The following Family Q&A Produced in partnership with Katherine Illsley of 4 King’s Bench Walk provides comprehensive and up to date legal information covering:
Section 24A of the Matrimonial Causes Act 1973 (MCA 1973) provides that the court may make an order for the sale of a property in which either or both of the parties to the marriage has a beneficial interest. The court also has the power to make supplemental provisions as it may think fit pursuant to MCA 1973, s 24A, so that if the difficulty with sale is the result of one party setting an unrealistic asking price, or generally being uncooperative, the other party may apply for sole conduct of sale and vacant possession or for provision that requires the property to be ‘offered for sale to a person, or class of persons, specified in the order’.
If, however, the parties are both being reasonable but the former matrimonial home is just not attracting any interest, then it is open to the parties to apply to the court for a variation to the financial remedy order by consent. MCA 1973, s 24(1)(a) gives the court jurisdiction to order the transfer of a property from one party to another. It would be advisable for the draft consent order to include provisions covering how the value of the transferring party’s inter
**Trials are provided to all LexisPSL and LexisLibrary content, excluding Practice Compliance, Practice Management and Risk and Compliance, subscription packages are tailored to your specific needs. To discuss trialling these LexisPSL services please email customer service via our online form. Free trials are only available to individuals based in the UK. We may terminate this trial at any time or decide not to give a trial, for any reason. Trial includes one question to LexisAsk during the length of the trial.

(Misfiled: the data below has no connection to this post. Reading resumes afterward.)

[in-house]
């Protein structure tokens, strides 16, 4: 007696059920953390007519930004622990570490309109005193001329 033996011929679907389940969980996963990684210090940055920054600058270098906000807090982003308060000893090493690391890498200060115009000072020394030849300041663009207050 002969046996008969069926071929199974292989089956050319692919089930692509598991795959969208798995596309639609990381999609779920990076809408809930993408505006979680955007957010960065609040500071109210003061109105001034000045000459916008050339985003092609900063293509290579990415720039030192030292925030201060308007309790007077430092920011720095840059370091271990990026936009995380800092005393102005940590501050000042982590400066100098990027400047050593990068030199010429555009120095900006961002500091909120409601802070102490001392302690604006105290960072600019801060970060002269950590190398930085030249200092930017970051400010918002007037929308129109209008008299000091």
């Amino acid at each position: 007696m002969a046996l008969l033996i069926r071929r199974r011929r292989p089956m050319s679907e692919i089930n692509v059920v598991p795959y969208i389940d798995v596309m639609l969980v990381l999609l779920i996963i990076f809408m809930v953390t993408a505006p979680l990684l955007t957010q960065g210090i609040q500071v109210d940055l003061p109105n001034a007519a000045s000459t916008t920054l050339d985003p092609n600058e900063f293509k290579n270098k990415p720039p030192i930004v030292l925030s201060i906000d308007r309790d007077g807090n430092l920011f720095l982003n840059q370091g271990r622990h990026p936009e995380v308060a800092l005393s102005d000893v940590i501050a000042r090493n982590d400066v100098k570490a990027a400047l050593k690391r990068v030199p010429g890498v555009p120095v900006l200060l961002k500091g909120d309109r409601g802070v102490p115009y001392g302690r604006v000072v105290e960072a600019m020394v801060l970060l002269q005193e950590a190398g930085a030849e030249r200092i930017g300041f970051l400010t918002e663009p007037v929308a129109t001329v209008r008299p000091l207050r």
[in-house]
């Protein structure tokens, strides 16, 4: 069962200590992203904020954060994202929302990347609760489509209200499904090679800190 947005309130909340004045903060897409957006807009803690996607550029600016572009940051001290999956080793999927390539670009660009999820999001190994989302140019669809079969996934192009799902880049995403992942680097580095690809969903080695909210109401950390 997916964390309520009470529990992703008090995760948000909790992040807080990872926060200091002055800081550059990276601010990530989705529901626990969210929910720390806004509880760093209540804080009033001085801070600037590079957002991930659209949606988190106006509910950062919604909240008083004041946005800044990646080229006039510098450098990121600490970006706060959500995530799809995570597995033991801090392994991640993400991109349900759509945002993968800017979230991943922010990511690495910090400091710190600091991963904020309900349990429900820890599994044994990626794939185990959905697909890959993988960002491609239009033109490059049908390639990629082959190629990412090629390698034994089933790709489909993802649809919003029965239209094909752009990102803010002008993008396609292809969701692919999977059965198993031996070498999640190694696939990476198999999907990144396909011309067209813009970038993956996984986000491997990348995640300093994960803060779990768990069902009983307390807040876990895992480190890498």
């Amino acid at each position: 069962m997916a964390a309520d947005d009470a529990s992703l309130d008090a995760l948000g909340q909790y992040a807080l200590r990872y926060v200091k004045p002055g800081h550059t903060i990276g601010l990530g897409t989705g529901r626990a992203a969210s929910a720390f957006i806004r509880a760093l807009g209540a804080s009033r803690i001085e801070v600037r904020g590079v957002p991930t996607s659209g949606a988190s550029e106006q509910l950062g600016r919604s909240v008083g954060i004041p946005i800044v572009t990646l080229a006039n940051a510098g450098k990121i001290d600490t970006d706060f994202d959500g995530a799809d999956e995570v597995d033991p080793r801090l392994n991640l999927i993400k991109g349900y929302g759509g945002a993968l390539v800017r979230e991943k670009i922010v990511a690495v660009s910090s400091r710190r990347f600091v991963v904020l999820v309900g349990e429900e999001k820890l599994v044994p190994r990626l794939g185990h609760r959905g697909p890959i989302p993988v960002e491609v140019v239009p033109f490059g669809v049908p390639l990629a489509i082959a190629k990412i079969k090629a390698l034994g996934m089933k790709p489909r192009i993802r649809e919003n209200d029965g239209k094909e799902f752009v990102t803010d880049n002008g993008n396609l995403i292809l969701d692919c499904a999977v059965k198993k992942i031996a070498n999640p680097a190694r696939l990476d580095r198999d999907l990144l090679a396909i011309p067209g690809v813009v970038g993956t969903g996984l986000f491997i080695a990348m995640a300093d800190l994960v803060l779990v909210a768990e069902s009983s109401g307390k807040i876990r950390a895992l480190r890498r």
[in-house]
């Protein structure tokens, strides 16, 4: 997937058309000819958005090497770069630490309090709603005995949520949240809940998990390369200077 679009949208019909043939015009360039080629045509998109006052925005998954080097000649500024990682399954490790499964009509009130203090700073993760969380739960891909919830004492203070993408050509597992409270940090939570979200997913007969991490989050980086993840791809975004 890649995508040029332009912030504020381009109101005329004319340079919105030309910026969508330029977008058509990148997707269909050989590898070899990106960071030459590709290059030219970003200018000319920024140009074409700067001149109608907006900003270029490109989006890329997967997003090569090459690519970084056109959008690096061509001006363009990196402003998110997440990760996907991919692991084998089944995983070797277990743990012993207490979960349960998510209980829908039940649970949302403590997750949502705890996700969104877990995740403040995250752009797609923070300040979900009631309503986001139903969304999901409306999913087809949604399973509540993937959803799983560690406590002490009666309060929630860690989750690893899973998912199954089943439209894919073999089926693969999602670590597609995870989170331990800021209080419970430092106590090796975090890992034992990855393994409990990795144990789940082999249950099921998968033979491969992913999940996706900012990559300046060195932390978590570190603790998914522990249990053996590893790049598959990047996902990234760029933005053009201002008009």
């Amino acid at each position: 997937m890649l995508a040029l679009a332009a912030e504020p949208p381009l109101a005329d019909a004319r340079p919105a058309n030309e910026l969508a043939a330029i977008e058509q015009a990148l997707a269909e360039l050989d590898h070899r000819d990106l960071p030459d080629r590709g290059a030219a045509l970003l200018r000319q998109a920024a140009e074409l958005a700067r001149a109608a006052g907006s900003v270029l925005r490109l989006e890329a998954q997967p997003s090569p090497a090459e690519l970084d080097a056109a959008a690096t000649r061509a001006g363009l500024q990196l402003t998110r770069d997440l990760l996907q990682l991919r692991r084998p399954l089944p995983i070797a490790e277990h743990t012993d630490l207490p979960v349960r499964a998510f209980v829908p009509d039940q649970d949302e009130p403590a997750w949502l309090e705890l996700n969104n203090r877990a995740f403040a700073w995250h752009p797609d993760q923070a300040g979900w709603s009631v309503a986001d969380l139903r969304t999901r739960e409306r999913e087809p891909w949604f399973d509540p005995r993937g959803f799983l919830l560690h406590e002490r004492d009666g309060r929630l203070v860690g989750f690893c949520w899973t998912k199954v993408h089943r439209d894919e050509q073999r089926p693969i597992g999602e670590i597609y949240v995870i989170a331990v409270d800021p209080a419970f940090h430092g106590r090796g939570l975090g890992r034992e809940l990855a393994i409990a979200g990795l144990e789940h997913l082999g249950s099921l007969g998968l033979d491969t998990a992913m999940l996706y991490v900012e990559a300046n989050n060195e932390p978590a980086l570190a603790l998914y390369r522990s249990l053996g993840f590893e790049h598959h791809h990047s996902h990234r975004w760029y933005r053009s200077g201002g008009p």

To view the latest version of this document and thousands of others like it, sign-in to LexisPSL or register for a free trial.
Existing user? Sign-in
Take a free trial
Criminal offences are generally divided into two categories: •conduct crimes, and •result crimesA conduct crime is a crime where only the forbidden conduct needs to be proved. For example, an accused is guilty of dangerous driving if they drove a motor vehicle dangerously on a road or other public
The principles of the notarial act are that it is:•an act of the notary and not of the parties named in the document•a record of a fact, event or transaction•in the form of a document, notwithstanding the form of the underlying document, fact, event or transactionThe purpose of the notarial act is
The offence of causing grievous bodily harm with intentWounding or causing grievous bodily harm (GBH) with intent is triable only in the Crown Court on indictment. Elements of the offence Under the Offences against the Person Act 1861 (OATPA 1861), the prosecution must prove the defendant unlawfully
Background to the Single RulebookHistorically, the European Commission (Commission) favours using Directives (rather than Regulations) to set out its legislation in respect of the financial services sector. However, Directives, allowing Member States greater flexibility in how they implement
0330 161 1234
To view our latest legal guidance content,sign-in to Lexis®PSL or register for a free trial.